MCI (mechanics-consistency-intensity) represents the approach CrossFit takes emphasizing longevity over immediate gains.
Breaking down mechanics-consistency-intensity, piece by piece
Your foundation should be mechanics, that’s the base of your pyramid and that’s learning the basics of the movement. If ten weighted pull-ups is your eventual goal, then the mechanical part of the processes would involve nailing your pull-up form. You might have to start with a jumping pull-up or enlist the help of a resistance band to give you a boost. Only when you could do a pull-up without having to compromise your form should you move on to tier two. There is a consistent desire to skip this step. Intensity is where immediate "gains" come from, but without perfect mechanics, your ceiling is capped. I'm here to admit that you can clean a lot of weight with early arm pull, but you can clean EVEN MORE with perfect technique. Spending the time necessary to lift a PVC perfectly will allow you much larger intensity in the long run, it just may not be as immediately rewarding.
Alright, so you’ve got your pull-up—here’s where things get tricky. You’ve got to be able to make the first rep look like the last rep or the last rep look like the first rep—even under fatigue. That means if you’re doing three sets of five pull-ups, every single one should look the same. That’s no easy feat, but it’s crucial before moving on to tier three. As we get tired, that's the form our body remembers. Once you master the mechanics of something, it's easy to do one of that movement under no duress. We need to train consistency to the point that adding intensity doesn't change our movement patterns or all the work we've put in to achieve those mechanically proficient patterns are for naught.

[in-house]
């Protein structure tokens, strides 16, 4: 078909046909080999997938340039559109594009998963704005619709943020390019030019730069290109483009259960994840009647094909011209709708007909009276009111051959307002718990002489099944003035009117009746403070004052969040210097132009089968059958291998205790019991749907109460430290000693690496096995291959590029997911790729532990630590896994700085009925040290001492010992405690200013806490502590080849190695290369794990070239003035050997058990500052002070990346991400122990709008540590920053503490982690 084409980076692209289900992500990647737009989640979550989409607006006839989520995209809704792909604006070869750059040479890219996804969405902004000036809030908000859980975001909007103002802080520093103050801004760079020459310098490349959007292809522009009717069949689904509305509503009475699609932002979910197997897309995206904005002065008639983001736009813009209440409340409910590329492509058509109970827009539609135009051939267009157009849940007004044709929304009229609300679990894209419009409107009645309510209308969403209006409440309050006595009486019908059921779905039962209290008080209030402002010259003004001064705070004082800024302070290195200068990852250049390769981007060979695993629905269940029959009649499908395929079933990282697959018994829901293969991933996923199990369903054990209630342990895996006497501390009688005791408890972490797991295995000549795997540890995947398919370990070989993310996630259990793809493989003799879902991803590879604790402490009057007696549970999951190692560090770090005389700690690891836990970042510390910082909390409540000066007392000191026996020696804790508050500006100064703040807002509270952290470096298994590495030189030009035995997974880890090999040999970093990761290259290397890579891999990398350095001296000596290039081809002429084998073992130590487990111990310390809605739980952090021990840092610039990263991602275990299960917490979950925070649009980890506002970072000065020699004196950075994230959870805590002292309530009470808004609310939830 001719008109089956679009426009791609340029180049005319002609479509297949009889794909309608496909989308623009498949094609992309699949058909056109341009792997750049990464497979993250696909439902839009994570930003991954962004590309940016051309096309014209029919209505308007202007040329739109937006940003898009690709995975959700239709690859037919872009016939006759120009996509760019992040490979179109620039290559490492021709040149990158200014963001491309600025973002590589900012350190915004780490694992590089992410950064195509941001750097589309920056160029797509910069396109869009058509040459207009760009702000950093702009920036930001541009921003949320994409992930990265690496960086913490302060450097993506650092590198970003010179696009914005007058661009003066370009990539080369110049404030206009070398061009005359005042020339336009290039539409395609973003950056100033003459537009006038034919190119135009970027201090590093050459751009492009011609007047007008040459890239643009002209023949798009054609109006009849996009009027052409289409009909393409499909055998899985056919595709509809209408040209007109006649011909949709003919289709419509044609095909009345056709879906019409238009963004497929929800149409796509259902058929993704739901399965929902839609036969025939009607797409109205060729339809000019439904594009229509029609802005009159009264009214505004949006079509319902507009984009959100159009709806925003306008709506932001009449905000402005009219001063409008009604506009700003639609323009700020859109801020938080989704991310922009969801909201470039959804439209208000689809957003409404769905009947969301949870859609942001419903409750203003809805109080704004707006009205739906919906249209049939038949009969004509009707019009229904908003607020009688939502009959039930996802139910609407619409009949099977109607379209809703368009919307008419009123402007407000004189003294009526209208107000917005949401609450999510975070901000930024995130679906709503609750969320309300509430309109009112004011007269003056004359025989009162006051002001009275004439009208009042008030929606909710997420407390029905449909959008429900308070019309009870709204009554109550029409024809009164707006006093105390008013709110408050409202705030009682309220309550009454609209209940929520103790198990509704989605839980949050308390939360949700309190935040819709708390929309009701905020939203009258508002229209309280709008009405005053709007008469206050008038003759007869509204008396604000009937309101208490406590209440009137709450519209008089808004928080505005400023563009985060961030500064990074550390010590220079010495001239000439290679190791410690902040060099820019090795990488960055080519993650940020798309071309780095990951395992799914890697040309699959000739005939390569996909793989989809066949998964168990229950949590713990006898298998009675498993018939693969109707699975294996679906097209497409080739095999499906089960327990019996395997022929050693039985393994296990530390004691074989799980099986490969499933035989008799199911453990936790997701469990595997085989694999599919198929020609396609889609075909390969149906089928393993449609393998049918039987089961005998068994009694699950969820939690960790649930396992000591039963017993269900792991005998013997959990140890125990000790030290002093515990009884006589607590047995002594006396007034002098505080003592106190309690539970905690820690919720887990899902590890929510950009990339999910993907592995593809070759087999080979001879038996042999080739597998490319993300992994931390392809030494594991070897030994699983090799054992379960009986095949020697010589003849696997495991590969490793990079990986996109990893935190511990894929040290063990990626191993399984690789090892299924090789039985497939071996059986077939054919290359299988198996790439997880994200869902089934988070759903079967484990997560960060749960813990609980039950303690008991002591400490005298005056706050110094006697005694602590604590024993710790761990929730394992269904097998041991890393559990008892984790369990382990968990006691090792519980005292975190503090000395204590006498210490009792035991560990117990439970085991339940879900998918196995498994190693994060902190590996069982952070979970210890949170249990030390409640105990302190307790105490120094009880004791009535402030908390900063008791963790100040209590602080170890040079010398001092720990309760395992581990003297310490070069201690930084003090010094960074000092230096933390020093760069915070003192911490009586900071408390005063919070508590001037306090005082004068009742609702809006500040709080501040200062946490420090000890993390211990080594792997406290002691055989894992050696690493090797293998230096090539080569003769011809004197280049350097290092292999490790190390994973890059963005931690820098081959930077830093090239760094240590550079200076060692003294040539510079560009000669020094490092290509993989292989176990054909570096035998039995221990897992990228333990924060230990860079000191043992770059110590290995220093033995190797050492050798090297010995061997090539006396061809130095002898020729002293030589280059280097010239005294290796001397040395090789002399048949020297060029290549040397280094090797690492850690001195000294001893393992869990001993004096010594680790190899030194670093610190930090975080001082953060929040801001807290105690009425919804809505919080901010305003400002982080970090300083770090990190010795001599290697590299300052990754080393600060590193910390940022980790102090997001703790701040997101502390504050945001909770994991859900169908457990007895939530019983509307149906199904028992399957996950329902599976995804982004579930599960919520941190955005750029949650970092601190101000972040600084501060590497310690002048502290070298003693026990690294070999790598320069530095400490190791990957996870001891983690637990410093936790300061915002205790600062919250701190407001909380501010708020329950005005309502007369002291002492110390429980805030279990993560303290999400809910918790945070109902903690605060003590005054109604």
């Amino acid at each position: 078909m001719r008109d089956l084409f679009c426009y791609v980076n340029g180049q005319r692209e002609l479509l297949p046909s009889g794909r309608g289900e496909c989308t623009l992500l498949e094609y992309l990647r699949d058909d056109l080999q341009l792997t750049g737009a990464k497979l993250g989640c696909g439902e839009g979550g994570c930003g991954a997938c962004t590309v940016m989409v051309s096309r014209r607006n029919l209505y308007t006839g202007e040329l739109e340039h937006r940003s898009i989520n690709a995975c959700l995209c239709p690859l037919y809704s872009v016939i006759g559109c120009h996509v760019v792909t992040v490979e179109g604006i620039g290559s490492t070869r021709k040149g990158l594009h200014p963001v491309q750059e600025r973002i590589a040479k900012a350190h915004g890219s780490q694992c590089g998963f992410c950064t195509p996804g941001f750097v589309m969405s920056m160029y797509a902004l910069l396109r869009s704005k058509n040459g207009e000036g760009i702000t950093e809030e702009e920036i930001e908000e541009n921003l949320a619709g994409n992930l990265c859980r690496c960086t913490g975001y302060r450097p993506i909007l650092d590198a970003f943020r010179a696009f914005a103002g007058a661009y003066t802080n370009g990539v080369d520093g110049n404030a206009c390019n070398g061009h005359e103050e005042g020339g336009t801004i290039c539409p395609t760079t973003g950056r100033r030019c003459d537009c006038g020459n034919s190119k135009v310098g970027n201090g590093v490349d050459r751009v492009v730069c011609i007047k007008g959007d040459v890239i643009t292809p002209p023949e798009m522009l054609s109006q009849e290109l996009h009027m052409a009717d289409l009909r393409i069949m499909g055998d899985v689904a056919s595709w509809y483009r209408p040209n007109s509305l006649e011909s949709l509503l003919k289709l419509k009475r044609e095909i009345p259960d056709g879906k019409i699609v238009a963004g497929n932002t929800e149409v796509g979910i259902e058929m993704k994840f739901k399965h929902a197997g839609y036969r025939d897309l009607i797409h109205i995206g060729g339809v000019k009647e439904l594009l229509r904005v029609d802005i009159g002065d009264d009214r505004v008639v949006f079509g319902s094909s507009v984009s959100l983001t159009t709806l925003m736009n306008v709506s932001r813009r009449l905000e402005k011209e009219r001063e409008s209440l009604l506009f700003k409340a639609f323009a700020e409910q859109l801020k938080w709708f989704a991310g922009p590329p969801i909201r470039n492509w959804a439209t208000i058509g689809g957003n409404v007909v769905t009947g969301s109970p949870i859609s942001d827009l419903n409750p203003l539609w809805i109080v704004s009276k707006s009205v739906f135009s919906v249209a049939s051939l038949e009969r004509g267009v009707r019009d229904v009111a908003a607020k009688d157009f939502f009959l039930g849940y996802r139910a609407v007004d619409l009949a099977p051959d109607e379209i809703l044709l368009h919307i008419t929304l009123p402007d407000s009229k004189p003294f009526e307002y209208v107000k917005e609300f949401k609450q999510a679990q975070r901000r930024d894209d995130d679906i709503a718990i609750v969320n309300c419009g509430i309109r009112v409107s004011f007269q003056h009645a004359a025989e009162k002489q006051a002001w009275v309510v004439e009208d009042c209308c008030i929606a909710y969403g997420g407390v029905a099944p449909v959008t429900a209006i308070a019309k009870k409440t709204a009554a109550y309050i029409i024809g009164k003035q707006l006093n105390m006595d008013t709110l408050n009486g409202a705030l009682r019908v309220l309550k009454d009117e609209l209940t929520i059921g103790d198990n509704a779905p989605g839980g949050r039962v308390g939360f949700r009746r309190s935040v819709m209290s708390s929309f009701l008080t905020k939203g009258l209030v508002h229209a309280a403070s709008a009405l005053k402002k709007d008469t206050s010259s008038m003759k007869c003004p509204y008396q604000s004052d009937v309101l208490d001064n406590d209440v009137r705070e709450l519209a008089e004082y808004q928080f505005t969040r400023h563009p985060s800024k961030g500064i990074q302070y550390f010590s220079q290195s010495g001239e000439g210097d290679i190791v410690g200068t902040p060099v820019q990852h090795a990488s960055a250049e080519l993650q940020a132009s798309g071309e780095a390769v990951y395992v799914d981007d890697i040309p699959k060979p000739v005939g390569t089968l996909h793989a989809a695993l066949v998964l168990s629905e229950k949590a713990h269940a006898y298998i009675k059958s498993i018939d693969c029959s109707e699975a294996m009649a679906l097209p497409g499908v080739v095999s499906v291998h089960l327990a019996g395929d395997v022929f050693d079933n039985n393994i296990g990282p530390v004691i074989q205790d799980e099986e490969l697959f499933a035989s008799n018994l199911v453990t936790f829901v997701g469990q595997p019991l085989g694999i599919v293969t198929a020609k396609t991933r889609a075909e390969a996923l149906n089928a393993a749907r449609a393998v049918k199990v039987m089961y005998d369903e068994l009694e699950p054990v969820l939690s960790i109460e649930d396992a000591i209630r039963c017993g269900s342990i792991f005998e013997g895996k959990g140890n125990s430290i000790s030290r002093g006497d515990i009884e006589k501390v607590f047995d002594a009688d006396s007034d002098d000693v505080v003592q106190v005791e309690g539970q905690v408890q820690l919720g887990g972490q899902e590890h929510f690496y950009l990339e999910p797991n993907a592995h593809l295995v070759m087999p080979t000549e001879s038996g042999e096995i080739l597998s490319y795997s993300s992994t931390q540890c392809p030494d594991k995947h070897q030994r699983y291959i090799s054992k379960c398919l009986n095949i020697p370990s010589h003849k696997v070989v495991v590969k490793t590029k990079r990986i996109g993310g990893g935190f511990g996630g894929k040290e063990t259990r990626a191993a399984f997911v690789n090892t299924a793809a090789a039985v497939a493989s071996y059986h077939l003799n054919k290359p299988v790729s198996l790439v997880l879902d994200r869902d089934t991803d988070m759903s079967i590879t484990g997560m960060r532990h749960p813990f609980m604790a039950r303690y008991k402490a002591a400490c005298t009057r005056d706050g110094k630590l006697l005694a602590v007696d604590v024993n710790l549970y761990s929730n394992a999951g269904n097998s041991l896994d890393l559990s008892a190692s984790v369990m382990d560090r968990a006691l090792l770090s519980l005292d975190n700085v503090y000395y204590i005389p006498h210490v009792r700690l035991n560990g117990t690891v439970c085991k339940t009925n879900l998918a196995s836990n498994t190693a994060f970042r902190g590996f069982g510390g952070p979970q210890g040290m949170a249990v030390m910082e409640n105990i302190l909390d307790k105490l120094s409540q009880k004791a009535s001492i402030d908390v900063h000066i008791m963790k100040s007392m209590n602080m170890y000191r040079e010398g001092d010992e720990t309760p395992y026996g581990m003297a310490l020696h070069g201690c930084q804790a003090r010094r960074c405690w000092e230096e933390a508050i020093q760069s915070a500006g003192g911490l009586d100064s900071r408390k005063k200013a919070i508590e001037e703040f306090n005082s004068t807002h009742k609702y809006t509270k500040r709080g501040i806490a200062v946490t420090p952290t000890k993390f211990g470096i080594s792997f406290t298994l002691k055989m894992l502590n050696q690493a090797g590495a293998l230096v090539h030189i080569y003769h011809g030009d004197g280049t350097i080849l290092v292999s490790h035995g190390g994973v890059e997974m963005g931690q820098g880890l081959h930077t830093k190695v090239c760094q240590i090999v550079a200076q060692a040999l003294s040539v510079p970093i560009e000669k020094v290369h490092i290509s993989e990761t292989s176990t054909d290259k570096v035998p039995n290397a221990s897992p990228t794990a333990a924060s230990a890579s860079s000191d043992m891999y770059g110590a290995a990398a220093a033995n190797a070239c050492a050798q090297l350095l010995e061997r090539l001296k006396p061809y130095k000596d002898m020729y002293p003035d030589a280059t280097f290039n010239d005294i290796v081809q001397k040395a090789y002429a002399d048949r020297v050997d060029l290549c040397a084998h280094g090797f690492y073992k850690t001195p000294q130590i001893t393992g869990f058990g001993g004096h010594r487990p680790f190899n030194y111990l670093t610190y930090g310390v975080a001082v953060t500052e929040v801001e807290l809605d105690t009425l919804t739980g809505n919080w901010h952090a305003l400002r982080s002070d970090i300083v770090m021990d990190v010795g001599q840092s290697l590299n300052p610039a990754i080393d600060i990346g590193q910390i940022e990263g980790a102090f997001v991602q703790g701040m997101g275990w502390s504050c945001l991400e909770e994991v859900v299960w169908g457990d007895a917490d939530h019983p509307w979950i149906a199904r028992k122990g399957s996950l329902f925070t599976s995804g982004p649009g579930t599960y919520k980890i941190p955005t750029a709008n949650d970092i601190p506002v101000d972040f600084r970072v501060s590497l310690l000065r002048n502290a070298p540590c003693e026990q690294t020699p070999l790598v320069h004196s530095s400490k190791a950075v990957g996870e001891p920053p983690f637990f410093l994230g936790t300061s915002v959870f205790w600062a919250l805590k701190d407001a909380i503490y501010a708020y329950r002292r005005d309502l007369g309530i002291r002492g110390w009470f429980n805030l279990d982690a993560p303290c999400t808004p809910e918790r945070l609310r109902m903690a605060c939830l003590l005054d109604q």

High Intensity is one of the three main tenets of CrossFit, so it feels counterintuitive for Intensity to be the last tier, however it really is the icing on the cake. It means that whether you’re doing pull-ups, rock climbing, or logrolling, your mechanics and consistency have set you up to move faster and more efficiently. At the gym, this could translate to doing more reps with higher weight or dynamic moves. Best of all though, it means you can enjoy your chosen sport with the peace of mind that you haven’t taken any shortcuts.
What MCI looks like in practice
In practice, MCI takes a big ego check. It asks that on heavy squat snatch day that you assess your movement patterns and while everyone else in class may be lifting big numbers, you may be doing PVC work. In these scenarios, it's important to keep your long term goals in mind and remember that strength is only 1 of the 10 components of fitness. Dialing in balance, coordination, accuracy, and mobility through perfect mechanics is much more important to your fitness than 1 rep done poorly of a highly technical movement.